Lectures on Homeopathic Materia Medica - James Tyler Kent

Abrotanum

Introduction:This a very valuable remedy should be more frequently used. It is indicated in such conditions as are cured by Bryonia and Rhus tox., but its symptoms mark out its own individual cases.

Rheumatic conditions with heart irritation; epistaxis; bloody urine; anxiety and trembling, when there has been a history of diarrhoea. A suddenly checked diarrhoea will be followed by violent cardiac symptoms; it is much like Ledum, Aurum and Kalmia.

 

Marasmus: In marasmus of children it is a very useful remedy and not unfrequently indicated. The emaciation begins in the lower limbs and gradually spreads upward, so that the face is the last affected; that is the opposite of Lycopodium, Natrum mur. and Psorinum.

 

Chest: It has cured pleurisy after Bryonia, which seemed indicated, had failed. A woman lying in bed with dyspnoea, anxiety, cold sweat and pain in the heart was surrounded by friends to see her die.

 

It was learned that she had suffered for many months with a rheumatism in one knee, that she had used crutches to get about the house, and that she had recently been speedily cured (?) by a strong liniment only a few days before this attack. Abrotanum restored her to health promptly.

 

It has caused and cured burning ulcerative pains in the stomach with suspicious vomiting.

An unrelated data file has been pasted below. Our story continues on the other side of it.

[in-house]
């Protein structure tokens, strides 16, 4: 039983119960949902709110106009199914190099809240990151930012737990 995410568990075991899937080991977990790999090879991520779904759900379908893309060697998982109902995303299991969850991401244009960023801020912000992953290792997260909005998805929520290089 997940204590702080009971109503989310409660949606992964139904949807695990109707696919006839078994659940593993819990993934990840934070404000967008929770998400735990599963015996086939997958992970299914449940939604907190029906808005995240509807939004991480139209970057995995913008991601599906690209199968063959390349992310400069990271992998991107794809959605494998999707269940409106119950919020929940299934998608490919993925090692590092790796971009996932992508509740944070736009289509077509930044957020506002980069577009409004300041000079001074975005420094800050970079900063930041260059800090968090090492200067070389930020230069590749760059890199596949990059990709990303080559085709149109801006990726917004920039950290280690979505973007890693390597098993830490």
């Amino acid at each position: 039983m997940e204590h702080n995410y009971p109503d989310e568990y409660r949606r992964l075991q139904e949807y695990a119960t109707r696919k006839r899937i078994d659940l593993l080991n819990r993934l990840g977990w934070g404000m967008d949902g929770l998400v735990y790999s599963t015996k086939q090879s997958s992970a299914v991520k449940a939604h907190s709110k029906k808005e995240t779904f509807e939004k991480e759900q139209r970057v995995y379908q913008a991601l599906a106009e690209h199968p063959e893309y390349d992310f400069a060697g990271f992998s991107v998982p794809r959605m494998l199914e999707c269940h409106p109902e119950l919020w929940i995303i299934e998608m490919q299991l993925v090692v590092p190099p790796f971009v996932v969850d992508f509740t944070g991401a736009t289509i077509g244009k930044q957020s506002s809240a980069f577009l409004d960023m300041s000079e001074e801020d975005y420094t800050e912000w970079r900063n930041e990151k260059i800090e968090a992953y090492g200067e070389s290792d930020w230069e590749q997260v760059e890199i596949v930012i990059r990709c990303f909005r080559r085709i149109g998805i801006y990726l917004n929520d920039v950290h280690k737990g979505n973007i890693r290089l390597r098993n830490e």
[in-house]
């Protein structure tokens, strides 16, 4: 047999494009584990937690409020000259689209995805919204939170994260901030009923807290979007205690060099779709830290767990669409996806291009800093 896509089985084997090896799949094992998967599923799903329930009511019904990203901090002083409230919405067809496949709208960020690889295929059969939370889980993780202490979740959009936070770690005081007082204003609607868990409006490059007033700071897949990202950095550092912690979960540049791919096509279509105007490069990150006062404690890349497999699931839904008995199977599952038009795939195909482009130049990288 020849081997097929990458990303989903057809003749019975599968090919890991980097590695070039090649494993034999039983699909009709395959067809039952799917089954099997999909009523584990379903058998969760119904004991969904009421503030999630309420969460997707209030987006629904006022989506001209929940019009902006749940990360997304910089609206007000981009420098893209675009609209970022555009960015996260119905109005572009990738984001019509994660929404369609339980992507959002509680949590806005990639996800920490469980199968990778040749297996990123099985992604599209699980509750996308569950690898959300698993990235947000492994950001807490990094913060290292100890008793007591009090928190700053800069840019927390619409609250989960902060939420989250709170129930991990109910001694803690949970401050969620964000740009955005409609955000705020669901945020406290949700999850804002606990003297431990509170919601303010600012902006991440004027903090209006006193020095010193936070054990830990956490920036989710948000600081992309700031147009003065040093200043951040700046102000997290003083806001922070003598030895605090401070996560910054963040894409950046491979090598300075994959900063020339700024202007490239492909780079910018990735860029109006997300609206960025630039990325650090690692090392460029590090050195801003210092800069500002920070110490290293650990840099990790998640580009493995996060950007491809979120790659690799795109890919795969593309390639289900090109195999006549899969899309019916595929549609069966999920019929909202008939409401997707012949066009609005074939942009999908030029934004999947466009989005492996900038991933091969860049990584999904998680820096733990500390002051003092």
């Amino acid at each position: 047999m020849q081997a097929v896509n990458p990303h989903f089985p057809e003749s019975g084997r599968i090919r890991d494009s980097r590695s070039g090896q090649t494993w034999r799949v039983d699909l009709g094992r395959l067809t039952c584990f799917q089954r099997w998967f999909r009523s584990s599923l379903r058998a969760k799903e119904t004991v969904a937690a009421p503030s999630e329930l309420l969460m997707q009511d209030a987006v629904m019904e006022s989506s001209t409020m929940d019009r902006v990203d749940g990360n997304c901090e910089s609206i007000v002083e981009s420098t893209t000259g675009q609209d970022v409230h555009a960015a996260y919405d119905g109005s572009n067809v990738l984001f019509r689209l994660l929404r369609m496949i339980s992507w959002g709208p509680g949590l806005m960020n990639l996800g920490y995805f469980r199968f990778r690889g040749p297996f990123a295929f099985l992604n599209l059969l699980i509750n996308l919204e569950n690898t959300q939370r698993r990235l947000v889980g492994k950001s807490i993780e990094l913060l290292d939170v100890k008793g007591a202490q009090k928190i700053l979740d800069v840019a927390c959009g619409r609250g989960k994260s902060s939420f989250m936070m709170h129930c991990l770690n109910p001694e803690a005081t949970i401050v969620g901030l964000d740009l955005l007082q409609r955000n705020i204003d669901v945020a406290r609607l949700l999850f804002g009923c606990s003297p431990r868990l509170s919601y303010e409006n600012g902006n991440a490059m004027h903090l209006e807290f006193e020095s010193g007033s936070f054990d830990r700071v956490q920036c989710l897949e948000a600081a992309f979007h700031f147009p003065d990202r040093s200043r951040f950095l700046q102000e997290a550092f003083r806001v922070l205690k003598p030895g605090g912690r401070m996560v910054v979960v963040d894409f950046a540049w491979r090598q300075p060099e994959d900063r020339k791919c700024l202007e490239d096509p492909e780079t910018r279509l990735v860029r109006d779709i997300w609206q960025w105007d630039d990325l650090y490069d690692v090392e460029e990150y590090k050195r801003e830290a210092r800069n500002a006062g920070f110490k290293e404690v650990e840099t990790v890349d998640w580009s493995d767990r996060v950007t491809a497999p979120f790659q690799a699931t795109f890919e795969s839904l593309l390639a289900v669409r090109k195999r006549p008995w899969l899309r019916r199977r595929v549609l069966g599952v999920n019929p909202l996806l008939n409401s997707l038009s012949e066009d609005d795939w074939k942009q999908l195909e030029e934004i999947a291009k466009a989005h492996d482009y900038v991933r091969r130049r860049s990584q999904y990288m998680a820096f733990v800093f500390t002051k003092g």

Metastasis: Metastasis is a marked feature in Abrotanum The changing of one so called disease into another always calls attention to Abrotanum. Inflammation of the parotid (mumps) changing to tests or mammae is generally cured by Carbo vegetabilis or Pulsatilla, but Abrot, has cured when these remedies have failed.

 

Suppression: A suddenly checked diarrhea followed by piles and acute rheumatism, with bleedings, as mentioned above, is further argument in favor of this idea.

 

The Abrotanum patient is sensitive to cold air and cold damp weather. He suffers much from backaches, and his symptoms are worse during the night.

 

In boys it cures hydrocele.

 

In infants it cures bleeding from the navel.

About the author

James Tyler Kent

James Tyler Kent

James Tyler Kent (1849–1916) was an American physician. Prior to his involvement with homeopathy, Kent had practiced conventional medicine in St. Louis, Missouri. He discovered and "converted" to homeopathy as a result of his wife's recovery from a serious ailment using homeopathic methods. In 1881, Kent accepted a position as professor of anatomy at the Homeopathic College of Missouri, an institution with which he remained affiliated until 1888. In 1890, Kent moved to Pennsylvania to take a position as Dean of Professors at the Post-Graduate Homeopathic Medical School of Philadelphia. In 1897 Kent published his magnum opus, Repertory of the Homœopathic Materia Medica. Kent moved to Chicago in 1903, where he taught at Hahnemann Medical College.

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